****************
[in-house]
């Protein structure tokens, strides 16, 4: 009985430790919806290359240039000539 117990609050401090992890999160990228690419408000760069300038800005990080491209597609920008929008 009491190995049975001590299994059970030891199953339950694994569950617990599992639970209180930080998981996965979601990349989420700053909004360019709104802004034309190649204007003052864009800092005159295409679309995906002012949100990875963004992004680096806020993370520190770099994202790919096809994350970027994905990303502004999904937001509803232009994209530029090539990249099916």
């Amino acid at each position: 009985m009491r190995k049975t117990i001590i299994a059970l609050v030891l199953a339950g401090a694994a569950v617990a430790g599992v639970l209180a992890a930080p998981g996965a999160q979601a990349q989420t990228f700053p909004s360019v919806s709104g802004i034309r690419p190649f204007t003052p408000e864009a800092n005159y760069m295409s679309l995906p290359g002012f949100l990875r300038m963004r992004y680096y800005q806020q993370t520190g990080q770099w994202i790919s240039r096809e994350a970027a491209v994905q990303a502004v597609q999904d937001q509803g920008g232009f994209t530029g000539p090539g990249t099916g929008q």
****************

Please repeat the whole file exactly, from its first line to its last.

[in-house]
């Protein structure tokens, strides 16, 4: 009985430790919806290359240039000539 117990609050401090992890999160990228690419408000760069300038800005990080491209597609920008929008 009491190995049975001590299994059970030891199953339950694994569950617990599992639970209180930080998981996965979601990349989420700053909004360019709104802004034309190649204007003052864009800092005159295409679309995906002012949100990875963004992004680096806020993370520190770099994202790919096809994350970027994905990303502004999904937001509803232009994209530029090539990249099916």
């Amino acid at each position: 009985m009491r190995k049975t117990i001590i299994a059970l609050v030891l199953a339950g401090a694994a569950v617990a430790g599992v639970l209180a992890a930080p998981g996965a999160q979601a990349q989420t990228f700053p909004s360019v919806s709104g802004i034309r690419p190649f204007t003052p408000e864009a800092n005159y760069m295409s679309l995906p290359g002012f949100l990875r300038m963004r992004y680096y800005q806020q993370t520190g990080q770099w994202i790919s240039r096809e994350a970027a491209v994905q990303a502004v597609q999904d937001q509803g920008g232009f994209t530029g000539p090539g990249t099916g929008q």